If you are even peripherally interested in movies you’ve likely seen something produced by the entertainment distribution company A24. Their films appear to be aesthetically distinct from more typical cinematic fare, almost always departing from stylistic norms. And with seemingly not insignificant success the company has become an aesthetic unto itself. One can buy gaudily baroque t-shirts celebrating films from the A24 catalogue, or indulge in candles, mugs, posters or hats designed with a Virgil Abloh-esque grammar. The company’s emphasis on films that seem to push the boundaries of contemporary cinema underlays a singular aesthetic vision that transcends media and may, in the end, have much to do with a collective boredom with the sights and sounds of everyday life. However, A24 and the films it produces are a false escape.
It is probably wrong to critically approach a large swath of movies based on the company which saw to their distribution. A more appropriate and more traditional unit of measure would be an analysis of a particular director or cinematographer or writer’s body of work. To make a critical assertion about a set of films produced by a vast ensemble of movie-makers with little to do with one another other than their transient partnerships with a particular company seems pointless. However, A24 has seen a significant rise in prominence, and I think it is important to take stock of the ways in which the company has affected independent cinema throughout the decade.
A brief and unscientific poll of my suitemates yielded results which I, unfoundedly and without any basis in statistical research methods, feel applies to the population of semi-interested movie watchers at large.
“If I see a trailer for an A24 movie, I feel like it will be better and more thought-out than a regular movie,” said one friend. Another commented that “they do such provocative things in their movies that it makes you unsettled … and there’s an A24 aesthetic.”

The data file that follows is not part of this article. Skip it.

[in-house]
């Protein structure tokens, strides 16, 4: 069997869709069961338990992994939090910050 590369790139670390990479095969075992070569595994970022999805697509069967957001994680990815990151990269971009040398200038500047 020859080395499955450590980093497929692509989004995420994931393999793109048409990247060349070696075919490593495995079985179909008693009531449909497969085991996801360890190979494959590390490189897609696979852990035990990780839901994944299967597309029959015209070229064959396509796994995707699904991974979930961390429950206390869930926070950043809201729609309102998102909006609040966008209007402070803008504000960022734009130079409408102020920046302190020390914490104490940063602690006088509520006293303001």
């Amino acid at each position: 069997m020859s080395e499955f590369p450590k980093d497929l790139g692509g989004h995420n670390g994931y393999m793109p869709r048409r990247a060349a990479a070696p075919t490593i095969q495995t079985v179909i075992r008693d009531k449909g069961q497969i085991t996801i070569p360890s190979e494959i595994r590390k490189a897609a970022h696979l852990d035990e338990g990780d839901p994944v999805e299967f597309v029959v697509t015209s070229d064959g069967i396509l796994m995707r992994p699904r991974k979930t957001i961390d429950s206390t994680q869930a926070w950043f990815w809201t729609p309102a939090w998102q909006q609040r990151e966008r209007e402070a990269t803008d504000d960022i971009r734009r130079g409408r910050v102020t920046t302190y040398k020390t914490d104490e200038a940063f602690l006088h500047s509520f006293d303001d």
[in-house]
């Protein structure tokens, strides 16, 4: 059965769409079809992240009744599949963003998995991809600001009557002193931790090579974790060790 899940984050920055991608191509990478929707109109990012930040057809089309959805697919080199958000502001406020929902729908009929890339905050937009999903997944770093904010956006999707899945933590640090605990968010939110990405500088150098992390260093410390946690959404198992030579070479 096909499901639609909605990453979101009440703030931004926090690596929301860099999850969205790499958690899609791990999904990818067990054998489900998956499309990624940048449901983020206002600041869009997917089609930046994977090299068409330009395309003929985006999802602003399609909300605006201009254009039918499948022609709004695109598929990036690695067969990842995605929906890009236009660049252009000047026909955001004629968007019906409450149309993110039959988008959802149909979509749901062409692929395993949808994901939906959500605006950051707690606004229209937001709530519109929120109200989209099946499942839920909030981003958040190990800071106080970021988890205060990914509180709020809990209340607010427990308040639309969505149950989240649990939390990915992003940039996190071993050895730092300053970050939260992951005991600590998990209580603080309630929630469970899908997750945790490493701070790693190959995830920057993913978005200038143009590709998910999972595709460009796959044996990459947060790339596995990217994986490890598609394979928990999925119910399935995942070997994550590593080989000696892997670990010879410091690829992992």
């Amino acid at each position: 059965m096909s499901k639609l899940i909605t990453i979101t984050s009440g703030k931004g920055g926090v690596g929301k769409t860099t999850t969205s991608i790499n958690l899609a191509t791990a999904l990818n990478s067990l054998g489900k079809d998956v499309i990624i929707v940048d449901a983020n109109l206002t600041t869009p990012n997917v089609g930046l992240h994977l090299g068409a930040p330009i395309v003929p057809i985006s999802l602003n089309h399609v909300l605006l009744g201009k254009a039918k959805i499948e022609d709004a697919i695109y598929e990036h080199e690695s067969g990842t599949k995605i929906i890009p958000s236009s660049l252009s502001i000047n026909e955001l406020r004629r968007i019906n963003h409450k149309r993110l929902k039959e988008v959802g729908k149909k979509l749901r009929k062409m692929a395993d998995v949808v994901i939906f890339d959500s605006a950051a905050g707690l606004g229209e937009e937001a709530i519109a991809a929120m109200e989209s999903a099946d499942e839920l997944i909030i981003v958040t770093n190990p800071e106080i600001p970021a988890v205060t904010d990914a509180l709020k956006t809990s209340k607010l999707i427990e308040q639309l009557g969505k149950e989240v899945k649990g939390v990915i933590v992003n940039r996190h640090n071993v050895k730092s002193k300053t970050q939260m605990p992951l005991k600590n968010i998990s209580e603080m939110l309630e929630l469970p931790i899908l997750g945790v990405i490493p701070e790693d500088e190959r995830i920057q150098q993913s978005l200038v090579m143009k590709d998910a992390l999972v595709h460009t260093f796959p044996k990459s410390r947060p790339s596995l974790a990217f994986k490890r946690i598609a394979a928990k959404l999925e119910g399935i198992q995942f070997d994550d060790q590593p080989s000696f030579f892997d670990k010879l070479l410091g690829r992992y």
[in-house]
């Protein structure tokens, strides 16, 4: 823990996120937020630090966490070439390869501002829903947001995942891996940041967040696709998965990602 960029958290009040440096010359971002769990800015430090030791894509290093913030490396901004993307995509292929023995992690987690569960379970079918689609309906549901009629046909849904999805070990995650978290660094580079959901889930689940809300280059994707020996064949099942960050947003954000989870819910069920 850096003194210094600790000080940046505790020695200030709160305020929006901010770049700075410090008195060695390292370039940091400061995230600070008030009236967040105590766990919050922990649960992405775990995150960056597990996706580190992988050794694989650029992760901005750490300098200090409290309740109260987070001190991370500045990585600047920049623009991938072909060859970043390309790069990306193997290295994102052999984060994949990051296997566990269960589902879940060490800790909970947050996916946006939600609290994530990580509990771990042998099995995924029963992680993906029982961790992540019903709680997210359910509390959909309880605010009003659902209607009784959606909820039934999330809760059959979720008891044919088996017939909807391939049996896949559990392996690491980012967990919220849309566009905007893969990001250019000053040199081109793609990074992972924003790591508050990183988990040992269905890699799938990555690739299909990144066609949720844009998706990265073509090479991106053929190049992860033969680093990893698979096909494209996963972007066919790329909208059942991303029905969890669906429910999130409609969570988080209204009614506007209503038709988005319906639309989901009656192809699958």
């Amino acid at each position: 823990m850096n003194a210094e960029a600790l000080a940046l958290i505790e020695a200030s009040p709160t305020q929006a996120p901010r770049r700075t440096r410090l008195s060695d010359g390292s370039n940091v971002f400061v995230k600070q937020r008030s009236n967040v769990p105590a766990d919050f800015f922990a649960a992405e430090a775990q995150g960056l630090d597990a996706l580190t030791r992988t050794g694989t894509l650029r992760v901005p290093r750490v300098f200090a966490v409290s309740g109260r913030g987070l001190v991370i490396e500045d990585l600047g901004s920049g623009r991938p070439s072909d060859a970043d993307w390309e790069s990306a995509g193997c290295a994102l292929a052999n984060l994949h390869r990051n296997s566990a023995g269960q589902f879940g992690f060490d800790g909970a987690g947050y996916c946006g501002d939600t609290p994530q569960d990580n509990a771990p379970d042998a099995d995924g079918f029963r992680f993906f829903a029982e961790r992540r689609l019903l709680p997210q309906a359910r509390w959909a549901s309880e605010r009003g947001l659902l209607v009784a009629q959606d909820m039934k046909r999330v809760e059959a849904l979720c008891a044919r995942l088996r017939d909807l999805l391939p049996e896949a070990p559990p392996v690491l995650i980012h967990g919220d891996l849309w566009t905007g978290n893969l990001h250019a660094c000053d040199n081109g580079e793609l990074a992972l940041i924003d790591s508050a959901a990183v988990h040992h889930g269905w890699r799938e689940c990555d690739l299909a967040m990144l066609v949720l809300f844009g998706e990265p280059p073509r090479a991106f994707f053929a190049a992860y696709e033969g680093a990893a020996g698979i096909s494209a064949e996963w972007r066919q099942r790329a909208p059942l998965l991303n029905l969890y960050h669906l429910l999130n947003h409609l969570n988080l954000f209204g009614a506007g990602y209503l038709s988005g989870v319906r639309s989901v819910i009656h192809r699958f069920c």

A24 … proceeded to advance an aesthetic agenda that formalized a breadbasket of independent film must-haves.”
I really do have the sense that these and similar opinions are shared widely, and that after establishing a niche in independent cinema, A24 indeed proceeded to advance an aesthetic agenda that formalized a breadbasket of independent film must-haves, a tool box of stylistic cues that collectively make up our concept of the A24 aesthetic. And as an ardent over-user of the term “aesthetic,” this should delight me. However, I am also a known abuser of the term “hegemony” and in this case each of these academic buzz words seem highly relevant.
I have no idea what the process of pitching a movie, executing on its creation and delivering the finished product in post-production looks like. However, my sense is that a film has to be viable (or at least appear to be viable) in order to be created. This is especially important, I would expect, for filmmakers with little to no budget on hand. Filmmakers look to producers for money to make their films, but producers will only invest in films they think will appeal to movie-goers. So, in the producer-filmmaker relationship, the producer has the power, and serves as the arbiter of aesthetic viability. This has the effect, I’m guessing, of creating an echo-chamber similar to the aforementioned “A24 aesthetic:” A more or less consistent grab-bag of vintage reclamation, art-nouveau reimagination, french new-wave run through a who’s who of VSCO filters.
The A24 aesthetic seems divergent from the styles and forms we are used to seeing in theaters, however it is itself tiresomely predictable and, for that reason, constrains our own aesthetic sensibilities. As a divergence from the norm, A24 feels refreshing. But when an aesthetic is commodified it loses novelty and becomes a force of hegemony.